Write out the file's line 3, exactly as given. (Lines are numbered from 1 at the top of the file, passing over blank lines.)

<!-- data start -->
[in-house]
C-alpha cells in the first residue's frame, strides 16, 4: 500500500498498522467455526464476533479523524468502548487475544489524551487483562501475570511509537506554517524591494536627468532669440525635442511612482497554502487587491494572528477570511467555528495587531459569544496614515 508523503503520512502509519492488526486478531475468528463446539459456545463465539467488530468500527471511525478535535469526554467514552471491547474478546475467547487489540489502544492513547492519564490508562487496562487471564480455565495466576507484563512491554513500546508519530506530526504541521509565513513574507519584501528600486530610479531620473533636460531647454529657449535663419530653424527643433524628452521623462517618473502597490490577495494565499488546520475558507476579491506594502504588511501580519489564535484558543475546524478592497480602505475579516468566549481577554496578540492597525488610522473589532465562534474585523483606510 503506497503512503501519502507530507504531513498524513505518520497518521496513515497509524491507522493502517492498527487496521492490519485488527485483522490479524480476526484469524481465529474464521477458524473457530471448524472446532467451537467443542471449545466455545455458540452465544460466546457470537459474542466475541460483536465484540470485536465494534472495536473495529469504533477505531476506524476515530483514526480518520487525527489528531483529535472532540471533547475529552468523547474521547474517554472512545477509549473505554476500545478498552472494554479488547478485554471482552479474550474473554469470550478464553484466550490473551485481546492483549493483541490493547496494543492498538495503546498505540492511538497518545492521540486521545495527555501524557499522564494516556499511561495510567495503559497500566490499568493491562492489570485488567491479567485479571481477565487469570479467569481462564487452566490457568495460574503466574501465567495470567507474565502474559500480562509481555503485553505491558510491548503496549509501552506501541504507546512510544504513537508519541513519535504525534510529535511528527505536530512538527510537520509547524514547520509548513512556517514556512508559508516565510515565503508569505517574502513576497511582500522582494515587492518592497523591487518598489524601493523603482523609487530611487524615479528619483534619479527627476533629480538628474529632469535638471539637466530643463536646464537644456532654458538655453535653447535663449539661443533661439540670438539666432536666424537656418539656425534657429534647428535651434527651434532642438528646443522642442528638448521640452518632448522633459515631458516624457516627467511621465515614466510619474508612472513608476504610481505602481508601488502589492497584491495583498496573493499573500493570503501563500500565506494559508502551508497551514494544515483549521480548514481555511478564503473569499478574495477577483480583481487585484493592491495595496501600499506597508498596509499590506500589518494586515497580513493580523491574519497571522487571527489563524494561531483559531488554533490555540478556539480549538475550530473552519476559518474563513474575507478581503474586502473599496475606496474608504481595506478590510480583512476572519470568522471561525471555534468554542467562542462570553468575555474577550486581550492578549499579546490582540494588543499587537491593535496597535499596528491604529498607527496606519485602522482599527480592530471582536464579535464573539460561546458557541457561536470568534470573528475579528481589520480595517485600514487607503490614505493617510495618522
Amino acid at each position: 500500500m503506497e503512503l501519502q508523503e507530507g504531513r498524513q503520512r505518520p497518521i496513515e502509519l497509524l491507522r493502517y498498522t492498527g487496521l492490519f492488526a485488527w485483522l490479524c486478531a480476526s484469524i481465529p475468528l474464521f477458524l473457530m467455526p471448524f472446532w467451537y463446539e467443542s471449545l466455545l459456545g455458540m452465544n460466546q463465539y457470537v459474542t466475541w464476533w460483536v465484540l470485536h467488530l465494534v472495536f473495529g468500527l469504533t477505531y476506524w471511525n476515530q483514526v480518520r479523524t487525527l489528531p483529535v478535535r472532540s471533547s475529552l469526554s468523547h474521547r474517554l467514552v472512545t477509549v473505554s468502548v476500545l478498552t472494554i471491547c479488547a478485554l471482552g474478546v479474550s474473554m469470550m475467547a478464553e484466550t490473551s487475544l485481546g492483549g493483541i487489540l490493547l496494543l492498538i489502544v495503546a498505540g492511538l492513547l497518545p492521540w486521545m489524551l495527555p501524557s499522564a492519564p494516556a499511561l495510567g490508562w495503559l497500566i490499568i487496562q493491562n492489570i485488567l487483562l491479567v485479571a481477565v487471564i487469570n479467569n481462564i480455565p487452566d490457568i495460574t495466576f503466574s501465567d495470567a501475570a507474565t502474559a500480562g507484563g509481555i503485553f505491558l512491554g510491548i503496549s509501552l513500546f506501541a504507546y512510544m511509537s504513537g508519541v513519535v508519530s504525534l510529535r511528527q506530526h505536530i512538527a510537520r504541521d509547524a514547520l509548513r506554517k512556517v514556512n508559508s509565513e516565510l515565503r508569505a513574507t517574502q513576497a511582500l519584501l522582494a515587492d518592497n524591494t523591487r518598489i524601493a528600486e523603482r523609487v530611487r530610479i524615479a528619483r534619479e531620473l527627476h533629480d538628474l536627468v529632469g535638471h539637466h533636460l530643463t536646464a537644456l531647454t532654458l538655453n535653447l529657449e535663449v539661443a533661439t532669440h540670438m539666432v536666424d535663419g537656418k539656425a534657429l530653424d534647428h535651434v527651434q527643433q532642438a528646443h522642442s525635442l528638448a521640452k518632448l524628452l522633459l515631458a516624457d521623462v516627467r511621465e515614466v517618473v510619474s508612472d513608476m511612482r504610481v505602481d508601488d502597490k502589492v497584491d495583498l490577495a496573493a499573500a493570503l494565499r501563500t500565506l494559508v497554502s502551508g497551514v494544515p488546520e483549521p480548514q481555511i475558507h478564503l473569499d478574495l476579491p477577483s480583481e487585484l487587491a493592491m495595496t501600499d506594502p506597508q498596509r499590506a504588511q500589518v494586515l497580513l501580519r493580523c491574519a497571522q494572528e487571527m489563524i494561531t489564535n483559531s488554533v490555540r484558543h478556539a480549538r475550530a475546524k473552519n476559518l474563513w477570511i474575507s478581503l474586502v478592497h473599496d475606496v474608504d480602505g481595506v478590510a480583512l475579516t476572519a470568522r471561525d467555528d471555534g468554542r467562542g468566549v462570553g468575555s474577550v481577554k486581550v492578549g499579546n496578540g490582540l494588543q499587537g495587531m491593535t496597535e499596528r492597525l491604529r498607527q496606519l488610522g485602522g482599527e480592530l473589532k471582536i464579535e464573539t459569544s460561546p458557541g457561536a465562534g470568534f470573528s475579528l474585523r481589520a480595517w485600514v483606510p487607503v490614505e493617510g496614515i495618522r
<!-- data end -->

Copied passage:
Amino acid at each position: 500500500m503506497e503512503l501519502q508523503e507530507g504531513r498524513q503520512r505518520p497518521i496513515e502509519l497509524l491507522r493502517y498498522t492498527g487496521l492490519f492488526a485488527w485483522l490479524c486478531a480476526s484469524i481465529p475468528l474464521f477458524l473457530m467455526p471448524f472446532w467451537y463446539e467443542s471449545l466455545l459456545g455458540m452465544n460466546q463465539y457470537v459474542t466475541w464476533w460483536v465484540l470485536h467488530l465494534v472495536f473495529g468500527l469504533t477505531y476506524w471511525n476515530q483514526v480518520r479523524t487525527l489528531p483529535v478535535r472532540s471533547s475529552l469526554s468523547h474521547r474517554l467514552v472512545t477509549v473505554s468502548v476500545l478498552t472494554i471491547c479488547a478485554l471482552g474478546v479474550s474473554m469470550m475467547a478464553e484466550t490473551s487475544l485481546g492483549g493483541i487489540l490493547l496494543l492498538i489502544v495503546a498505540g492511538l492513547l497518545p492521540w486521545m489524551l495527555p501524557s499522564a492519564p494516556a499511561l495510567g490508562w495503559l497500566i490499568i487496562q493491562n492489570i485488567l487483562l491479567v485479571a481477565v487471564i487469570n479467569n481462564i480455565p487452566d490457568i495460574t495466576f503466574s501465567d495470567a501475570a507474565t502474559a500480562g507484563g509481555i503485553f505491558l512491554g510491548i503496549s509501552l513500546f506501541a504507546y512510544m511509537s504513537g508519541v513519535v508519530s504525534l510529535r511528527q506530526h505536530i512538527a510537520r504541521d509547524a514547520l509548513r506554517k512556517v514556512n508559508s509565513e516565510l515565503r508569505a513574507t517574502q513576497a511582500l519584501l522582494a515587492d518592497n524591494t523591487r518598489i524601493a528600486e523603482r523609487v530611487r530610479i524615479a528619483r534619479e531620473l527627476h533629480d538628474l536627468v529632469g535638471h539637466h533636460l530643463t536646464a537644456l531647454t532654458l538655453n535653447l529657449e535663449v539661443a533661439t532669440h540670438m539666432v536666424d535663419g537656418k539656425a534657429l530653424d534647428h535651434v527651434q527643433q532642438a528646443h522642442s525635442l528638448a521640452k518632448l524628452l522633459l515631458a516624457d521623462v516627467r511621465e515614466v517618473v510619474s508612472d513608476m511612482r504610481v505602481d508601488d502597490k502589492v497584491d495583498l490577495a496573493a499573500a493570503l494565499r501563500t500565506l494559508v497554502s502551508g497551514v494544515p488546520e483549521p480548514q481555511i475558507h478564503l473569499d478574495l476579491p477577483s480583481e487585484l487587491a493592491m495595496t501600499d506594502p506597508q498596509r499590506a504588511q500589518v494586515l497580513l501580519r493580523c491574519a497571522q494572528e487571527m489563524i494561531t489564535n483559531s488554533v490555540r484558543h478556539a480549538r475550530a475546524k473552519n476559518l474563513w477570511i474575507s478581503l474586502v478592497h473599496d475606496v474608504d480602505g481595506v478590510a480583512l475579516t476572519a470568522r471561525d467555528d471555534g468554542r467562542g468566549v462570553g468575555s474577550v481577554k486581550v492578549g499579546n496578540g490582540l494588543q499587537g495587531m491593535t496597535e499596528r492597525l491604529r498607527q496606519l488610522g485602522g482599527e480592530l473589532k471582536i464579535e464573539t459569544s460561546p458557541g457561536a465562534g470568534f470573528s475579528l474585523r481589520a480595517w485600514v483606510p487607503v490614505e493617510g496614515i495618522r